Monday, April 25, 2011

Easter beauty

One of the highlights of our Easters when I was growing up was a trip to the Como Park Conservatory in St. Paul, Minnesota.  As children, wearing our new patent leather shoes and Easter bonnets, we looked forward to it. A family of eight, I'm sure my Dad was happy that a tour for all of us only cost a free-will donation.

One room of the large, beautiful greenhouse was dedicated to lilies. Another had a stream with lily pads and beautiful orchids, gardenia and tropical flowers. The exhibits changed with the seasons, but always featured plants in full bloom.

Aaah, the sweet fragrance from those fresh blooms. I can smell it yet.

Yesterday's Easter Sunday offered a similar treat when we toured the Boyce Thompson arboretum in Superior, Arizona, a pleasant half-hour drive for us.

What awaited us there was the true beauty of the desert: Trails of exquisite flowering cacti, and a greenhouse with rare species of endangered plants from all over the world. An Australian walkabout. A children's horticultural garden. A hummingbird and butterfly garden.

An afternoon of beauty and pure pleasure, with blue skies and a spring breeze offered another delightful Easter treasure.

Cactus flowers have a mild fragrance, but there were flowering bushes and trees as well. The breeze allowed their perfumes to waft through the trails and was most enjoyable.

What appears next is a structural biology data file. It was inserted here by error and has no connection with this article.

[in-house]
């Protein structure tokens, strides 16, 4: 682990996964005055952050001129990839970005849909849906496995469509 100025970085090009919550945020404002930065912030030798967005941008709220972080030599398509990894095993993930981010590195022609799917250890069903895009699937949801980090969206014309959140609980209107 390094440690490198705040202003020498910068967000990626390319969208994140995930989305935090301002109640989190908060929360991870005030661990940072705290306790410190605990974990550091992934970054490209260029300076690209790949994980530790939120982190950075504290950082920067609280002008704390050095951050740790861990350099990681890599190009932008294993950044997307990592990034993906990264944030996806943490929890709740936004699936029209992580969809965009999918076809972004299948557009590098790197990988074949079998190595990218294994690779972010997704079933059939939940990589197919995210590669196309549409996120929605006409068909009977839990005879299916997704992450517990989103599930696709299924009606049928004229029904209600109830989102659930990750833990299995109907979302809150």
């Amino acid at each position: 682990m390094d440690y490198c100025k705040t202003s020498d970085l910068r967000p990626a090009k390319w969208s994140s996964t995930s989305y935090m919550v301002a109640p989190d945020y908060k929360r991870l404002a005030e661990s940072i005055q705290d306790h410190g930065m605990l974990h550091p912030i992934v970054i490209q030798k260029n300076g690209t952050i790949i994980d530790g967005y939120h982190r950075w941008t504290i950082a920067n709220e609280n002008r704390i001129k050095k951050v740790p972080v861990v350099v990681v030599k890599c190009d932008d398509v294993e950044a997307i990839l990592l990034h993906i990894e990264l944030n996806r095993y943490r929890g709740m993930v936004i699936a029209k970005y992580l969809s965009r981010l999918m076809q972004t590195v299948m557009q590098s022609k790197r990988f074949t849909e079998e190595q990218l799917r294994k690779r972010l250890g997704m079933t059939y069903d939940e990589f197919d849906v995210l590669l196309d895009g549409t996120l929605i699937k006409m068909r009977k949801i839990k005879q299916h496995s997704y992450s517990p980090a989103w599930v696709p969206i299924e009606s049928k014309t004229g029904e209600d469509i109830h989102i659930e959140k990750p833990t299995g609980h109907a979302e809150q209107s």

This tangled cactus in the Chihuahuan desert is unique.

The children's garden for climbing, touching and smelling
is full of surprises to "tickle the senses."

The Australian walkabout

Over 300 species of cacti and succulents
are displayed throughout the gardens.

Prickly pear in bloom

I love tea roses. They have always been my favorite flower, especially white ones.

Roses were first developed and grown in Europe, I learned, and the tea rose originates from China.

This gorgeous tea rose tree grows in the arboretum's Heritage Rose Garden.  Yellow, pink, white and red roses perfumed the area around it.

We didn't think we had the stamina (sorry to say) for the rugged, higher trail climb. But it looked inviting and worth getting in shape for hiking. The trail follows the cliff side through the Upper Sonoran natural area.

Can you see the steps leading up to the trail?

Perhaps this will become a new tradition: an Easter visit to the arboretum, much like our traditional tour of the Como conservatory.

That's definitely worth the anticipation.